My most recent success in applying a process is in the selection of this blog space. Matt had invited me to blog with him on developer related topics. I had been wanting to blog on a place that was separate from my personal blog about that very same thing. The choice was easy for me, I said "Yes" before I could finish reading his email. He had a day off and had planned to sign us up for a blog on that day. The criteria was pretty straight forward:
- Must be able to accommodate multiple authors
- Must be able to paste in code snippets
- Should be easy to use
- Should be part of a development community
He looked all day (or at least that's what I imagine), wading through all kinds of blogs. Some were explicitly for devs, but didn't really allow multiple authors on a single blogs since it was like one giant blog with a ton of authors. Others weren't so easy to use and paste formatted text into. The options were overwhelming. So much so, that anyone would be paralyzed by the choice.
Fortunately, there's a mechanism for dealing with such situations, one which is regularly employed by Agile, and more specifically, Scrum. It is called "time boxing". No, this is not seeing how fast you can get through the old school NES game of Mike Tyson's Punch-Out. This is about setting a reasonable time limit to make a decision. The idea is that a certain amount of research is appropriate, but at some point, you just have to pick. Spending four hours and making an OK decision is way better than never starting at all. We want to deliver. And that's just what Matt did, he put a time box on it and he had picked a blog for us to use within a few hours.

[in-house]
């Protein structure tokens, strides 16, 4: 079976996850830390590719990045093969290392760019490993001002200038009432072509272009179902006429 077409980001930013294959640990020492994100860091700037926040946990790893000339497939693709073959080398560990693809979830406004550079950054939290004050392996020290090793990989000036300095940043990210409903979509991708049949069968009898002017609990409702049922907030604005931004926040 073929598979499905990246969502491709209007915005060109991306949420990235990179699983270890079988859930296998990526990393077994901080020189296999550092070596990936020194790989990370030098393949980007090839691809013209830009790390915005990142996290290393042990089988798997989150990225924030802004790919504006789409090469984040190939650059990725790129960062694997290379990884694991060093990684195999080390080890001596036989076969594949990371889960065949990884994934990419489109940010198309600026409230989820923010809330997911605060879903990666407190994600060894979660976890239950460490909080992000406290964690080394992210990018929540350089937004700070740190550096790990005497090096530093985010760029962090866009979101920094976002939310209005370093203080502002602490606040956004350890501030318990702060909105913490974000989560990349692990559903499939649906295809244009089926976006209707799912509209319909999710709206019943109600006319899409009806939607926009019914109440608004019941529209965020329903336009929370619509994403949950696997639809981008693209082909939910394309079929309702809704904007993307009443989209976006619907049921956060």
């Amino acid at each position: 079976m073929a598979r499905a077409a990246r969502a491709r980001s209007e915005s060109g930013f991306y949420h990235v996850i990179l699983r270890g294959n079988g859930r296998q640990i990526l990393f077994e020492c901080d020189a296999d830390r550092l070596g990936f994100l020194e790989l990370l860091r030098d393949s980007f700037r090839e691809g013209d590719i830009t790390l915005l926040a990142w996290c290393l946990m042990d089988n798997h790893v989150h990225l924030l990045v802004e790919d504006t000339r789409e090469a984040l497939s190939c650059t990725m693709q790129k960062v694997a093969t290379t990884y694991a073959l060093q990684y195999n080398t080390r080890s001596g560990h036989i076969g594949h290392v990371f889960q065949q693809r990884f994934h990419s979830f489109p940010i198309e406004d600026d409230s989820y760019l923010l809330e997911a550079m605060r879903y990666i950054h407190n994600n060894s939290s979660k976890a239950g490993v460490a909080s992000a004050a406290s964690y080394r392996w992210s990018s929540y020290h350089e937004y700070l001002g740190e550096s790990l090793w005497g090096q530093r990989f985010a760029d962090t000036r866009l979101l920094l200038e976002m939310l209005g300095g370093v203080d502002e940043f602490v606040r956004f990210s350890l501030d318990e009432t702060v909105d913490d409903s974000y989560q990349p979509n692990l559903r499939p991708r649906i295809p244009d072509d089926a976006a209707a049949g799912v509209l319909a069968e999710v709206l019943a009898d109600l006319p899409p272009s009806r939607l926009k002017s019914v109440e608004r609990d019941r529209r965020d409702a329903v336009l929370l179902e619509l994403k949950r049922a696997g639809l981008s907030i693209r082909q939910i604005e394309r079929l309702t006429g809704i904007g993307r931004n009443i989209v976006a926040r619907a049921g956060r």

The Application: Time boxing is good for forcing decisions that otherwise might drag out unneededly. Let's say every month you have a meeting with management to discuss what to do next. This meeting is aways scheduled to be one hour, but it ends up becoming four hours when everyone chimes in, gets derailed, or just tired. If you enforce the time box of one hour, people will decide what they can in quick fashion. They will table the things that need more investigation (which should also have a time box on them), and everyone can move on. To enforce a time box on yourself, just set a timer. To enforce it on others, you can approach it one of two ways: 1) When the time box has elapsed, simply get up and leave. The first few times, they'll "finish up" without you. But if you're consistent, they'll clue in, especially if you can get more people to leave the meeting with you ("I have to get lunch, pizza anyone?"). Or there's option 2) do it the CEO way, "I've got a meeting at 10:45, so we need to be done by 10:30." This lets people know that the meeting is time boxed and there's nothing you can do about it. The blame is off your shoulders, but people still feel motivated to finish. The trick is, you still have to leave at 10:30 like you said you would. If you box it for 10:30, and stick around till 11, you're not doing anyone any favors.
The pros: Stuff gets decided. You can get started. You don't get stuck in meetings that take half a day and make you want to curl into an anti-social ball when you get home.
The cons: Yes, you run a good chance of not finding THE BEST SOLUTION EVER. But you have to weight finding something that's 90% as good against getting a decision made. If you're coming up with solutions that only meet 50% of your expectations, maybe a longer time box is in order. Maybe you need to reassess the goals.
Remember: This isn't work specific. Any time you get stuck when trying to make a decision, just slap a time box on it.